While the film was screened at Sitges, and Nightmares Film Festival under the title The Head (the name of the film's main antagonist), the title was later changed to The Head Hunter. According to filmmakers Downey and Stewart, the reason for the change was mainly due to lukewarm reactions under the initial name, with the film's distributor, Vertical Entertainment, suggesting a change in the film's title. After "combing through all kinds of medieval literature", the filmmakers later came up with the film's current title. Downey and Stewart were originally against the name change, but later embraced it as they felt the current title shifted the focus from the antagonist to the main character.
Under the new title, the film was screened at the Insólito Festival de Cine de Terror y Fantasía on February 7, 2019. It would also be screened at the Fantasporto Film Festival later that month on the 24th. It received a limited theatrical release on April 5, 2019.
|The Head Hunter|
|Soundtrack album by |
|Released||April 8, 2019|
|Label||Gamma Ray Gun (Digital)|
CD Baby (CD)
Official soundtrack for The Head Hunter was composed by Nick Soole, and was later released on CD and Digital download on April 8, 2019. The soundtrack was a later played as a part of an official selection of Soole's works during the 2019 San Diego Comic Con's "Sounds of Horror" Panel on July 19, 2019.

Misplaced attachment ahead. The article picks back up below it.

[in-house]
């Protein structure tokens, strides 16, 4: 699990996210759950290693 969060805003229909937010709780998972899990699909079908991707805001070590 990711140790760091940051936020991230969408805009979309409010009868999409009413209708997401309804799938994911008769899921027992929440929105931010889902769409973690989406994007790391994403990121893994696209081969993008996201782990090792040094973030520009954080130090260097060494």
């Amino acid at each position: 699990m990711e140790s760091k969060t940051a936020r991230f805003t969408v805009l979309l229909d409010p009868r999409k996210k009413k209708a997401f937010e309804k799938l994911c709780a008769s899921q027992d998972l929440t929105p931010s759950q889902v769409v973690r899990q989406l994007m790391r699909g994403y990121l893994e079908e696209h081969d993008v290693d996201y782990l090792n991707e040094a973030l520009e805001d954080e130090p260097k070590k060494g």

|1.||"Something Is out There"||03:50|
|11.||"A Gift - It's Back"||02:59|
|14.||"The Monster's Lair"||01:10|
|15.||"The Journey Home"||04:12|
|17.||"It's out There"||01:44|
|18.||"It's in Here"||01:20|
|20.||"Entering the Cave"||05:13|
The Head Hunter was released via Video on Demand, cable, and digital media on April 5, 2019. It was later released on DVD by ADNA Films and Lionsgate on May 7, 2019. It grossed a total of $44,652 in domestic video sales.
The Head Hunter received positive reviews from critics upon its release, with many praising the film's atmosphere, cinematography, and Rygh's performance. On review aggregator Rotten Tomatoes, The Head Hunter holds an approval rating of 100%, based on 13 reviews, and an average rating of 7.38/10.